2. Borrowing Work

The dilemma: The clock is ticking and your research paper on 19th-century Welsh farming techniques is nearly due, but you just don't feel like buckling down for an all-nighter. (Same goes for older bloggers and tweeters snatching images that don't belong to them and 'forgetting' to add a credit.)

The pitfall: Sites like Cramster and Course Hero are the modern equivalents of term-paper services that once were advertised in the back of magazines (this is our polite way to hint this is an updated form of cheating). And we don't have to point out that cutting and pasting Wikipedia entries is problematic both because it's so error-ridden, and because you're taking others' ideas and claiming them as your own. "Plagiarism is a huge problem. No one [in the study] admitted to us that they had done it," James says. "But other studies [show] that plagiarism and cheating is on the rise. Very few, if any, students talk about the importance of credit for the original writer of materials."

The penalty: The irony of the digital age is that just as it has become incredibly easy to cheat, it has become even easier to detect. Teachers today have a pretty effective arsenal of tools at their disposal for detecting plagiarism -- from online services, to downloadable software that scans the Web, to perusing those cheating sites themselves. In high school, plagiarism usually gets you an F for the class, and, in college, you can get the boot after just the first offense.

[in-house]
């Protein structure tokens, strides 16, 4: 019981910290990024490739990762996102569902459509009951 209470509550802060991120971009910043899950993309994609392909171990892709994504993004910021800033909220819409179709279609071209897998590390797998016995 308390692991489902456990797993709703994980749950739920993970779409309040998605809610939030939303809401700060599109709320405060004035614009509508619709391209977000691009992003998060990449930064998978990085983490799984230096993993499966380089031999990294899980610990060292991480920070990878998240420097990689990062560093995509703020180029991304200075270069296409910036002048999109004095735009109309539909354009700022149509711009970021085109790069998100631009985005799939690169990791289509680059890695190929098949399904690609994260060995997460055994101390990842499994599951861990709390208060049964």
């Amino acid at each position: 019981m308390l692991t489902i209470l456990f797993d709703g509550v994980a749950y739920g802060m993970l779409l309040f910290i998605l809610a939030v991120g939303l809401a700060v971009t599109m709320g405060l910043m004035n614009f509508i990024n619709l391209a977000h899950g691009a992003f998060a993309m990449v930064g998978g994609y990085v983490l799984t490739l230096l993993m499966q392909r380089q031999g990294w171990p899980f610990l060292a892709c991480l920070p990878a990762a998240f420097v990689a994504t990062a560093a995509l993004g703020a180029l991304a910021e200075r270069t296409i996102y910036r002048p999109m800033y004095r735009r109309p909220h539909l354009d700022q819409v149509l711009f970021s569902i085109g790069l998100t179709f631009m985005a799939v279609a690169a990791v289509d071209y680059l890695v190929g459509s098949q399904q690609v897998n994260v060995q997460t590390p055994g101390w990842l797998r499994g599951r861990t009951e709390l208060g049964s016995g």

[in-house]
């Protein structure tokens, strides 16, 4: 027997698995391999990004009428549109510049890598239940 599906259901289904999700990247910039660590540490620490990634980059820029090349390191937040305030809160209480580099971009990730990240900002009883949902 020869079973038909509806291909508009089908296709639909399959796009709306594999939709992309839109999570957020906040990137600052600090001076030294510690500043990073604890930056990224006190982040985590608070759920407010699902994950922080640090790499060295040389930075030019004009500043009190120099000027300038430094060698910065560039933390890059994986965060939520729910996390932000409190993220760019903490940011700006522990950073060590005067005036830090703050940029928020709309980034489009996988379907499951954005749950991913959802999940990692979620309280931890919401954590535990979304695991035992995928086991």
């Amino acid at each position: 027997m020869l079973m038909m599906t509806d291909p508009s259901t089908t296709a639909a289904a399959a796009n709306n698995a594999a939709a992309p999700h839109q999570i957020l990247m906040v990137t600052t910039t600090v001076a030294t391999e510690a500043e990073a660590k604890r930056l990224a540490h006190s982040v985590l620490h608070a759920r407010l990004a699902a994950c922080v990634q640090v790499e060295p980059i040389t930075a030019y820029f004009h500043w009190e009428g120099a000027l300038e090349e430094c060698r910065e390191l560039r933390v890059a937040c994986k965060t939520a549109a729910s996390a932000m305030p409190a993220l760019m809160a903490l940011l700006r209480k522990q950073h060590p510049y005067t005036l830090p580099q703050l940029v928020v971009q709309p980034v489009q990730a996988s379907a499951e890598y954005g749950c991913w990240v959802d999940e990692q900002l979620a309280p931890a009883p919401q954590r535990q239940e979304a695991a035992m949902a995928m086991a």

3. Dissing a Teacher or Boss Online

The dilemma: Some teachers are not only soul-crushingly boring, but needlessly harsh graders. And some bosses just never seem to give an encouraging word, and, let's face it, they're jerks to boot. It is your personal mission to save future students and employees from your fate.

The pitfall: The temptation to slam a teacher or employer is coupled with a digital world that has made it incredibly easy to sound off on social networking sites, especially with dedicated teacher-rating services (and their working-world equivalent, boss-rating services). In one of James's studies, she noted, "There were always a handful of [folks] who felt like the Internet is a different place and you can do whatever you want -- that's what it's for and if people don't like it, they just have to deal." The thing about public outbursts, though, is that they're public. With the Internet, they're not only spread around the world instantly, but they'll also likely exist forever. Add that to the fact that Internet anonymity is really a myth, and suddenly your little Facebook crack about Mr. Harrison's hairy crack can have devastating consequences.